Brisbane’s The Comfort are back in a big way, and they’ve dropped yet another towering …
Since the release of Thornhill’s debut album The Dark Pool, the group have comfortably sat at the top of the Australian metalcore scene, and not just with the fans.
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With it seeming evident over the past few years that their signature djent riffage and prog inspired vocals displayed on The Dark Pool have also proved to be a heavy influence on their peers. Ultimately making it one of the most influential metalcore releases of the last decade.
So when the group dropped Casanova, the first single off their highly anticipated second release Heroine, and it debuted a completely different sound for the band, it’s fair to say the internet was shocked.
“Honestly, I think the release of Casanova did shake us a tiny bit,” states the group’s lead singer Jacob Charlton. “We were thinking that people would be into this sort of change for us.”
“But then we started understanding more and like, ‘okay, we get it’. They’re not gonna like these singles. And that’s fine. We might not be looking for an audience in metalcore anymore. We might be branching out to heavy rock and hard rock and things like that.”
“It’s an important thing to keep building on everything. And I think there’s still so many elements for people who like The Dark Pool in this record that we feel like it wasn’t as much of a departure as people have been saying.”
With Heroine taking on more of an industrial tone primarily inspired from 90’s film and theatre productions, and the songs being an anthology of stories that act as the driving force behind the albums score-like nature, it’s easy to see why listeners may have been surprised. But according to Charlton, “[It] is a progression that happened kind of organically.”
“It’s funny,” he continues, “the tracks that were the first four that we started after The Dark Pool were Blue Velvet, Archangel, Hellfire and Heroine, so they’re very much all over the place.”
They’re not gonna like these singles. And that’s fine. We might not be looking for an audience in metalcore anymore. We might be branching out to heavy rock and hard rock and things like that.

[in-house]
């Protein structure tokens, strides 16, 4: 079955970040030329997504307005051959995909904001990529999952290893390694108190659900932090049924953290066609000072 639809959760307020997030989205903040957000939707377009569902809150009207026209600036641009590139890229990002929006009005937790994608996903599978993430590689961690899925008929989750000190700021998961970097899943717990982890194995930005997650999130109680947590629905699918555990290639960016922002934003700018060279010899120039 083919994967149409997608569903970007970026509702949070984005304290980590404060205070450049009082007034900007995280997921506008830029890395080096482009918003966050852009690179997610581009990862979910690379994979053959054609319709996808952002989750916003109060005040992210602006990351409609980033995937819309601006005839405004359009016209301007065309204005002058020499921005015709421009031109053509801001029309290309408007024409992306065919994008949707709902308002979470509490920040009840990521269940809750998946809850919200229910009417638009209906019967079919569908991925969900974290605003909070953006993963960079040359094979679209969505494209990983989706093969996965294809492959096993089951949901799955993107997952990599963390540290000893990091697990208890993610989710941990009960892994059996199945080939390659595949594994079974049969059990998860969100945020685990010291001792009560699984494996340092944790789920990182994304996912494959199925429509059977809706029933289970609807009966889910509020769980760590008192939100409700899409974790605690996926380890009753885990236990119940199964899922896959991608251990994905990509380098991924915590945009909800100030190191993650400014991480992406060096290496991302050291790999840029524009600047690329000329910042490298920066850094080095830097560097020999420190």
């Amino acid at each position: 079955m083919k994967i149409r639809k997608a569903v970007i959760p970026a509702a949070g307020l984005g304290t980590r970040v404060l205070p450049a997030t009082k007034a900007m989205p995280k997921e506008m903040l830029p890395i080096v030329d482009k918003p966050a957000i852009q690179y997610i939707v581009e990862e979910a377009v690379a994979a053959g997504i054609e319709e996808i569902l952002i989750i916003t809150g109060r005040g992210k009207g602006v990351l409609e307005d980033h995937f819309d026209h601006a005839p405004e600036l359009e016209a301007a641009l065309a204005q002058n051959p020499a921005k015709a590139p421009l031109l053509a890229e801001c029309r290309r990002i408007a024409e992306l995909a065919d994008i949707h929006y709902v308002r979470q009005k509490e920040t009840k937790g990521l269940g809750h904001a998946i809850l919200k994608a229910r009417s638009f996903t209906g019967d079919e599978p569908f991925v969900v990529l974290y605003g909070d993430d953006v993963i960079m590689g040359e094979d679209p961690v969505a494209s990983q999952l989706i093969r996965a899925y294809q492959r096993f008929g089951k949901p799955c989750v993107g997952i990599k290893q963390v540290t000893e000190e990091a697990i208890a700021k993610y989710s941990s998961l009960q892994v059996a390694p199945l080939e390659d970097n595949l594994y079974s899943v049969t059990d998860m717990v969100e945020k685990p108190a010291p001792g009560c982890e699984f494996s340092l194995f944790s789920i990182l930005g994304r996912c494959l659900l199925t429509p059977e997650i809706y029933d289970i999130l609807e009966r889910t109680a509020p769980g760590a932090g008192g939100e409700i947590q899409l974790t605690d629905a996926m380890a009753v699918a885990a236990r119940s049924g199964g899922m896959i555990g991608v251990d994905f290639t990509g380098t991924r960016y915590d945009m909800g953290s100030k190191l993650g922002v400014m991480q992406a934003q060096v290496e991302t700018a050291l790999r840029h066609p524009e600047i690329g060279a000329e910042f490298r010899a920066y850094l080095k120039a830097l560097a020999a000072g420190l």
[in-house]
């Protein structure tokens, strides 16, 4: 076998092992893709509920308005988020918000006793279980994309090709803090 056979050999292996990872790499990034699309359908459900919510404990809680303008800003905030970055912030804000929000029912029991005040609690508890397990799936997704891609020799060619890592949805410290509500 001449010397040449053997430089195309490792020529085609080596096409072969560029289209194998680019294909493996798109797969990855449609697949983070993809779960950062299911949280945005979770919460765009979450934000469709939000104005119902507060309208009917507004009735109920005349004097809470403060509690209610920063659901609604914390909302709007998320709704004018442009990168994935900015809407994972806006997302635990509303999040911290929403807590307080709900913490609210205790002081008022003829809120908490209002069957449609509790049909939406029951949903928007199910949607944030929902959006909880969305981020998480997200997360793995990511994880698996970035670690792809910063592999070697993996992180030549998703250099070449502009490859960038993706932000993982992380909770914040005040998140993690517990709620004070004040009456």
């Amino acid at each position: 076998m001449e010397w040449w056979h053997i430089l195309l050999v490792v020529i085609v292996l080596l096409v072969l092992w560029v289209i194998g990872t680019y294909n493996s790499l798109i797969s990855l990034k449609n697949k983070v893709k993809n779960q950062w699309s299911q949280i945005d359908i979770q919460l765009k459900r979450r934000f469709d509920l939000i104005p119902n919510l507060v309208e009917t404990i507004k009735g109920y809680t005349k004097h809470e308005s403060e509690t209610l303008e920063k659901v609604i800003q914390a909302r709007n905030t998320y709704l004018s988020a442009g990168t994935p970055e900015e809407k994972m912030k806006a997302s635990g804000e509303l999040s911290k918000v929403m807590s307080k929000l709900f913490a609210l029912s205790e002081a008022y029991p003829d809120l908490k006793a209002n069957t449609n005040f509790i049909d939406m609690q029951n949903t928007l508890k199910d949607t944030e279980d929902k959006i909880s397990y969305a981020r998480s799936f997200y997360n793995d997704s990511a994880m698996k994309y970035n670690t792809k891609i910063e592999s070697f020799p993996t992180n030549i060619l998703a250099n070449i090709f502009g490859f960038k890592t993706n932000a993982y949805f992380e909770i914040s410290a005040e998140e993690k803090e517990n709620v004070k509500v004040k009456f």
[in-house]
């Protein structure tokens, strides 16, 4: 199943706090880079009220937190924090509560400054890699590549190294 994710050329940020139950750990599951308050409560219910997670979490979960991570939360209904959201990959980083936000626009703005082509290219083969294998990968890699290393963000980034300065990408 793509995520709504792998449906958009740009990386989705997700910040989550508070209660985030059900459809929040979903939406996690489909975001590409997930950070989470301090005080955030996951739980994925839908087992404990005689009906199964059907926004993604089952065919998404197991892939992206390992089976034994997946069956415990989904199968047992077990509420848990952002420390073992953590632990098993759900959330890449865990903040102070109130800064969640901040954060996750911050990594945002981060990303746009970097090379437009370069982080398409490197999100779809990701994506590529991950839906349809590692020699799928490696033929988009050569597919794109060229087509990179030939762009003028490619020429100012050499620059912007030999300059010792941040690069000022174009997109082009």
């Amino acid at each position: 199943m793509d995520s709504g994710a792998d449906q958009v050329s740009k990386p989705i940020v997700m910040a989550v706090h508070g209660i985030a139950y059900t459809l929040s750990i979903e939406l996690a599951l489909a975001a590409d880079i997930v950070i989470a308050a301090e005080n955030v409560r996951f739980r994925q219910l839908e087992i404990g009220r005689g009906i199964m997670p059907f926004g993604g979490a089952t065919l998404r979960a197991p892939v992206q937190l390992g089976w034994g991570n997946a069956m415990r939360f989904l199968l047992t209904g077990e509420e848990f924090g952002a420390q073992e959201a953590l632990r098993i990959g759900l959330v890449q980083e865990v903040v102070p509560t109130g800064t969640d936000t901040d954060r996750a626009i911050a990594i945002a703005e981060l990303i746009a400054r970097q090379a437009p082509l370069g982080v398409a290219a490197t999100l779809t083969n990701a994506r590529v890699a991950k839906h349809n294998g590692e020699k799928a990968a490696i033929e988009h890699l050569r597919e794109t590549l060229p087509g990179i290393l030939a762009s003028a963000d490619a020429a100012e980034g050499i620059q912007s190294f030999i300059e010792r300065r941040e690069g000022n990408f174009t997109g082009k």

[ Jacob Charlton ]
“I think the second half of the record was when we kind of hit a groove with what we were after specifically, so Heroine is very much like the track that we cracked together as individuals. It’s also very much the atmosphere that encapsulates the whole record, kind of a ‘prom’ feeling. And from there, it was really easy,”
Expanding on the group’s newfound approach to writing and how it has impacted the bands overall outlook and aesthetic Charlton thoughtfully stated,
“I think the way Thornhill writes, especially now, is very much inspired by us wanting you to understand what we see. And we want you to feel what we want you to feel based on what it made us feel. And I think through the lyrics and through the imagery, it’s very much a blueprint of what the song means to its core.”
“I think a lot of the aesthetics we’re doing, we’re trying to express that visually.”
Which is something massively evidenced through the bands most recent music videos, in particular the glossy David Lynch inspired clip for Hollywood, which features a balance between grandiose shimmering light and dark, grimey tones. And with Charlton having previously explained that the song tells the story of a “one in a million encounter” of a “protagonist, who is coming to terms with being in love with another girl he’s just met while still being in a relationship that has been slowly falling apart around him,” it seems the making music video manifested much more than just a new aesthetic for him as a vocalist.
“I really wanted to match the visuals to the storyline told sonically in that song. It’s really hard to keep people watching for five minutes. You know, in this day and age, people don’t watch videos as it is. So I went really in depth with how I wanted to tell that story.”
“And it’s really cool because after writing it, I found that one in a million encounter for myself, because the actress that’s in that video is sitting right next to me as we speak, and I feel like that about her. And we met on that shoot. So it was like, huge amount of what’s it called?”
“We met on that music video shoot and have been together ever since. I really love watching it back now. It definitely means a lot more to me now.”
With Heroine set for release on on June 3, Charlton admitted that he’s ‘quite nervous’, “I mean, I actually don’t know how it’s gonna go,” he laughs.
“I know what songs I want to be big. And I know what ones will not be big. And they’re the ones that I want to be big. I want to play Varsity every night. And I want to play Heroine every night. But I just don’t think that those songs will be the ones that people are going to click with people until later on. I guess we’ll see.”